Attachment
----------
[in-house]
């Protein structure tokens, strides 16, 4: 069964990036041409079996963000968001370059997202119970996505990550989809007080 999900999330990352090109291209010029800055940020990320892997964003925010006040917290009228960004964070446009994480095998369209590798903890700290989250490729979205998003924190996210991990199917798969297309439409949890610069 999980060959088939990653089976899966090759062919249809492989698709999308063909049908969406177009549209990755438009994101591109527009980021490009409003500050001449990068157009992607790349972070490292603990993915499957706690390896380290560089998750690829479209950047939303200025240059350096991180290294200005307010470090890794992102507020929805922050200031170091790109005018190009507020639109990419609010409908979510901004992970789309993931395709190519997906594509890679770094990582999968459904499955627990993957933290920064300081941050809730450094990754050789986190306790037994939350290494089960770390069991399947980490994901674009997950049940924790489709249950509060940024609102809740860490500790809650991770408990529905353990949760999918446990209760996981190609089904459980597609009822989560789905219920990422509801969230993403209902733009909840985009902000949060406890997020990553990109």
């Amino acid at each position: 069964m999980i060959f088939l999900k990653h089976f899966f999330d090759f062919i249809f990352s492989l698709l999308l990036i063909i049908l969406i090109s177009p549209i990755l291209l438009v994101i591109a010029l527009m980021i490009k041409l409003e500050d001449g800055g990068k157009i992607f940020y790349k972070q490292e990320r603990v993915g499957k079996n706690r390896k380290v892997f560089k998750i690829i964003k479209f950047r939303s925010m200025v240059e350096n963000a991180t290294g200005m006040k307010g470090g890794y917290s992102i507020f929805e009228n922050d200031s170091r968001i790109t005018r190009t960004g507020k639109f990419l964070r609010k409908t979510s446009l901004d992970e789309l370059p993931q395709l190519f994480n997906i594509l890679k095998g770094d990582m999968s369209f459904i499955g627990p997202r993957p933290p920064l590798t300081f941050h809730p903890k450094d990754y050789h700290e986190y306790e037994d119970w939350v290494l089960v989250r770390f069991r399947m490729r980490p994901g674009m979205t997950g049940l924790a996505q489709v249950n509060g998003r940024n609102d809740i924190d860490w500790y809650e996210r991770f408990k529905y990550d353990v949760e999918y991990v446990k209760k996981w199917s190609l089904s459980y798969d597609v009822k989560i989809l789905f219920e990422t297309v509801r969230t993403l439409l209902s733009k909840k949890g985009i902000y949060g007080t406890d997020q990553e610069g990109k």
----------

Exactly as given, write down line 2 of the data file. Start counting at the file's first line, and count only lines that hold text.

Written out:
């Protein structure tokens, strides 16, 4: 069964990036041409079996963000968001370059997202119970996505990550989809007080 999900999330990352090109291209010029800055940020990320892997964003925010006040917290009228960004964070446009994480095998369209590798903890700290989250490729979205998003924190996210991990199917798969297309439409949890610069 999980060959088939990653089976899966090759062919249809492989698709999308063909049908969406177009549209990755438009994101591109527009980021490009409003500050001449990068157009992607790349972070490292603990993915499957706690390896380290560089998750690829479209950047939303200025240059350096991180290294200005307010470090890794992102507020929805922050200031170091790109005018190009507020639109990419609010409908979510901004992970789309993931395709190519997906594509890679770094990582999968459904499955627990993957933290920064300081941050809730450094990754050789986190306790037994939350290494089960770390069991399947980490994901674009997950049940924790489709249950509060940024609102809740860490500790809650991770408990529905353990949760999918446990209760996981190609089904459980597609009822989560789905219920990422509801969230993403209902733009909840985009902000949060406890997020990553990109």